Friday, October 18, 2013

Virtual HBCUs as Strategic Alliances

Last updated: Friday 10/25/13 @ 12:08 am
What follows is a modified version of a good idea whose time has finally come ==> the Virtual HBCU (V-HBCU), a notion that was first announced to the HBCU community over ten years ago in "Going Online with V-HBCU" (Diverse Issues in Higher Education, 4/25/2002). As per the article in Diverse, the original V-HBCU consortium had six members: Alabama A&M University, Bethune Cookman College (now "University"), Florida A&M University, Grambling State University, Morgan State University, and North Carolina Central University. 

Note: A more limited version of this discussion was originally posted as the last section of a previous note on this blog, Strategic Partners for HBCU Online Programs - Part 4.

Like its predecessor, the modified V-HBCU is a consortium or strategic alliance of HBCUs that pool their resources via the Internet in order to share costs and revenue; but it differs from the original in the manner in which it facilitates on-campus courses, off-campus degree & certificate programs, and MOOCs. Their collaboration is facilitated by the Internet.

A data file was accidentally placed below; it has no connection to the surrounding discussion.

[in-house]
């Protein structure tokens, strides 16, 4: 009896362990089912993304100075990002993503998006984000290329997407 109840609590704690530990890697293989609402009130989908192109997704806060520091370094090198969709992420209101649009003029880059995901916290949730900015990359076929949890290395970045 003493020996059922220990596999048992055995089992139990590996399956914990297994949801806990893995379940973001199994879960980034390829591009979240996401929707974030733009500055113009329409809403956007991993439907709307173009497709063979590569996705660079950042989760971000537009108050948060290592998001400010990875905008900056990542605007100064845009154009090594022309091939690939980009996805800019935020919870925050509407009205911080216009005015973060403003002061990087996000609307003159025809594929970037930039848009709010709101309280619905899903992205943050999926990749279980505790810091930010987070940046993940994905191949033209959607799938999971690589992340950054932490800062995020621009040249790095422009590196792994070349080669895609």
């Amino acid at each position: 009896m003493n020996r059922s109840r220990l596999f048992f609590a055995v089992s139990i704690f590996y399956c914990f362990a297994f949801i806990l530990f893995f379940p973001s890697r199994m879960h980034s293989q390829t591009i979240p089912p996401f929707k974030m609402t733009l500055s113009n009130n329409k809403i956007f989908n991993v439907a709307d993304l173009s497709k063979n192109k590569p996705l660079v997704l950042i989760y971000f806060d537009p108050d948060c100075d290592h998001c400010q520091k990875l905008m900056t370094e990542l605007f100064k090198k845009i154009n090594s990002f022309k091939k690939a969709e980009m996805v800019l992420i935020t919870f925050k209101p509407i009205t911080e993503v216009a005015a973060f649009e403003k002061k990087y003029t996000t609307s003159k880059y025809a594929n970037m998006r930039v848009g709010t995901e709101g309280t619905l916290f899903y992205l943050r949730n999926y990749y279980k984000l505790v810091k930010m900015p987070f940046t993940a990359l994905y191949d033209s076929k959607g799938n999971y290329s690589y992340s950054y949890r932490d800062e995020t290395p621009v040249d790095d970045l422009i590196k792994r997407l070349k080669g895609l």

A. On-Campus Courses
  • Members of a strategic alliance would share the fully online courses they had developed for their own on-campus students. This sharing would be governed by carefully crafted Memoranda of Understanding (MOUs). The MOUs would stipulate that students in one HBCU could take online courses offered by other HBCUs within an alliance, thereby broadening the array of online courses available to all of the students within the alliance.

    Students would pay their usual tuition for an online course to their home HBCU; and their home HBCU would forward the tuition to the HBCU that offered the course. But whenever the tuition at the home HBCU was lower than the tuition at the offering HBCU, the home HBCU would pay for the difference, not the student.

  • Members would also share blended course materials with each other. The HBCU that owned the course materials would provide copies to other HBCUs in the alliance and license the use of these materials for a specified period of time, e.g., five years. Of course, each HBCU would provide its own instructors for the blended courses whose materials it licensed. As with online courses, sharing blended course materials within an alliance would greatly expand the range of blended courses available to students within the alliance.